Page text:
Founded in 1991 and celebrating its twentieth anniversary, Crossroads claims a number of firsts. The School is distinguished for its ambitious implementation of the Core Knowledge Sequence, and was one of the first schools in the country to employ that curriculum.  Between 1994 and 1996, while Mary Beth Klee served as Head of School, she and Crossroads faculty puzzled over the best shape for their character education efforts. The result was Core Virtues. The author owes a special debt of gratitude to the wonderful Head, faculty and students at Crossroads Academy, who have continued to provide counsel and feedback over the last fifteen years.

Below: Head of School, Jean Behnke - whose love of children and learning is matched only by her passion for the School’s mission.

JeanStories of the Core Virtue program’s impact on Crossroads students are legion.  Whether purchasing gifts for children at a homeless shelter from a penny drive that raised over $1400, voluntarily serving a community dinner on Christmas day, donating a room full of food to David’s House (a local charity) by running sponsored laps, or singing heartily to seniors at nursing homes, the kids frequently exhibit generosity, compassion, perseverance, and gratitude in action. 

How does the “action” flow from the literature-
based program?  “It’s a natural extension,” Jean Behnke comments. “The stories in our morning gatherings give the children real heroes, and inspire a love of the virtues.  Kids have plenty of opportunities to practice those virtues in their daily interactions on the playground and in the classroom, but the desire to do more is always there.”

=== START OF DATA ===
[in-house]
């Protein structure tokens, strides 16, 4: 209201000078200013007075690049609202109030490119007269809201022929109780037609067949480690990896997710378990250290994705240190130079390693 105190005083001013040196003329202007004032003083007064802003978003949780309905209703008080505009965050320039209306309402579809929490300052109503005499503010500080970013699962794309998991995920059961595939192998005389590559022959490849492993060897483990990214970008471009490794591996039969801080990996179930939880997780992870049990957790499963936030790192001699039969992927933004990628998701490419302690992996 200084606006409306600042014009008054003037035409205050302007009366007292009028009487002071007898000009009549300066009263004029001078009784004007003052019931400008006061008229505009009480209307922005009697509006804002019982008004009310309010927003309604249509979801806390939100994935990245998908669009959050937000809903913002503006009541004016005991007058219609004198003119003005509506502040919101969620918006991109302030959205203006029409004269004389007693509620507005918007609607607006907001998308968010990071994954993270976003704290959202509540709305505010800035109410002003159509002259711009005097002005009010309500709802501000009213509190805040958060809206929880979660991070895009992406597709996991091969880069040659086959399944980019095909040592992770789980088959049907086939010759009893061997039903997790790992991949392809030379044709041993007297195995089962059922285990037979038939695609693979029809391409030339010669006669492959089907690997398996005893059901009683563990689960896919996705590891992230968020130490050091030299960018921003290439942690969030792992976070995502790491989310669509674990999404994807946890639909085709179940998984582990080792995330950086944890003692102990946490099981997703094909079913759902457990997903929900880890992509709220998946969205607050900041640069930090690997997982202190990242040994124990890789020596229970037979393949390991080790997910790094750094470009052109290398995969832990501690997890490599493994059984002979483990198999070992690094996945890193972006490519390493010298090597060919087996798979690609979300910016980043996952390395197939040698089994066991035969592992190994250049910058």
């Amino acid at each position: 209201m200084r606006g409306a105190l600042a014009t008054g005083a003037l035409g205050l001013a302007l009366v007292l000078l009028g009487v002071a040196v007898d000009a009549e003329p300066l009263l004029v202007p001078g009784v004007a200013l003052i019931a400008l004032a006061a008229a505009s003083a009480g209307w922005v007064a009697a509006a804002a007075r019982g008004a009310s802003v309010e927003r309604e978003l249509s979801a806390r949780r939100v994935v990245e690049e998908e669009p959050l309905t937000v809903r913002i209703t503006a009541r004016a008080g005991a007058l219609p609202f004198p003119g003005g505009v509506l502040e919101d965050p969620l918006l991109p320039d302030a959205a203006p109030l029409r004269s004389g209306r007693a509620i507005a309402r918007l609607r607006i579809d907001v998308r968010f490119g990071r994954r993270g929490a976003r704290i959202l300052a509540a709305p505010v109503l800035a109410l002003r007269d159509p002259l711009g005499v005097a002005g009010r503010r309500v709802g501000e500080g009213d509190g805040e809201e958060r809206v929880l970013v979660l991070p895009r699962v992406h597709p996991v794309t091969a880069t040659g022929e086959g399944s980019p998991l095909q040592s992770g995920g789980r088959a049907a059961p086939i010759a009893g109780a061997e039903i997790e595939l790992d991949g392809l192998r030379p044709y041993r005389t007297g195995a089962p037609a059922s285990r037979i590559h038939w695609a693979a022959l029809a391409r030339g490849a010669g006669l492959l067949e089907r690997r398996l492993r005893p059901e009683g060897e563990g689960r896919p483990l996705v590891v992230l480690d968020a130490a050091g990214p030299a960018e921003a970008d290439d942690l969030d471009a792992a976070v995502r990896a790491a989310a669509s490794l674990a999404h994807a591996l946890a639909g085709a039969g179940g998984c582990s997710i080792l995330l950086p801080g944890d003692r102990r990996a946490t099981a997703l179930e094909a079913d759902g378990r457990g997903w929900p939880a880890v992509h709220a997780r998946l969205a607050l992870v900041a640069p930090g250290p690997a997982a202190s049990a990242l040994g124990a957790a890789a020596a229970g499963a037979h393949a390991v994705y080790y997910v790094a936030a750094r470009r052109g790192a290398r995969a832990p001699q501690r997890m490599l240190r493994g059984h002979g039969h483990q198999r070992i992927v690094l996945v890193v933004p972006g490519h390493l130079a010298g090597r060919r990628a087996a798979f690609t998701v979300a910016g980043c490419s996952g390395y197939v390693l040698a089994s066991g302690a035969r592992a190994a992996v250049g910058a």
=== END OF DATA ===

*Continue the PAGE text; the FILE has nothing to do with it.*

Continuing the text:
Without compromising the school’s academic focus, Crossroads teachers build on that desire creatively through various community service activities. These allow eager students to participate in a network that is broader than the School.    
crossroads Crossroads Academy celebrates its 20th anniversary on opening day, August 31, 2011.

Previously featured Teachers of Virtue

Betsy Warren, Crossroads Academy Director of Admissions and Middle School Advisor


Betsy WarrenBetsy Warren has been teaching the Core Virtues program at Crossroads since its inception - longer than any teacher in the country! 

Crossroads students all know Mrs. Warren as the teacher who loves them unconditionally and challenges them incessantly.  Her teaching style combines high standards, joy, and a no-nonsense commitment to making sure that students (like Winston Churchill) “never, never, never give up!”  

Stories of “virtue in action” at Crossroads abound, but some of the most revealing stories are virtue in attitude. In 1995, Mrs. Warren had to take a leave of absence from teaching, when a dear friend with small children (a parent in the school) was dying of cancer, and needed her help.  Betsy’s leave of absence meant that her second graders would be losing their beloved teacher in mid-year, though gaining another very wonderful one. “It was excruciatingly heart-wrenching for all of us,” Betsy recalls, “It was January, though, and we had been focusing on courage.  I started to talk with the children about the kind of courage it takes to make a change.” Betsy read her seven year-old students Jeanette Winter’s Klara’s New World, the story of a Swedish immigrant family leaving their beloved home country to start a new life in the  new world (Minnesota). The story showed the sacrifice and heartbreak of leaving home behind, until finally the family’s new log cabin in the woods felt like home. “The children themselves drew the parallel of saying goodbye to our time together, and moving to a new situation – though with very grim little faces, I have to say.” But their unselfish response in this time of trouble was to want to do something for the sick mother. “They made her a banner, saying: We love you!  I have never been prouder of them.”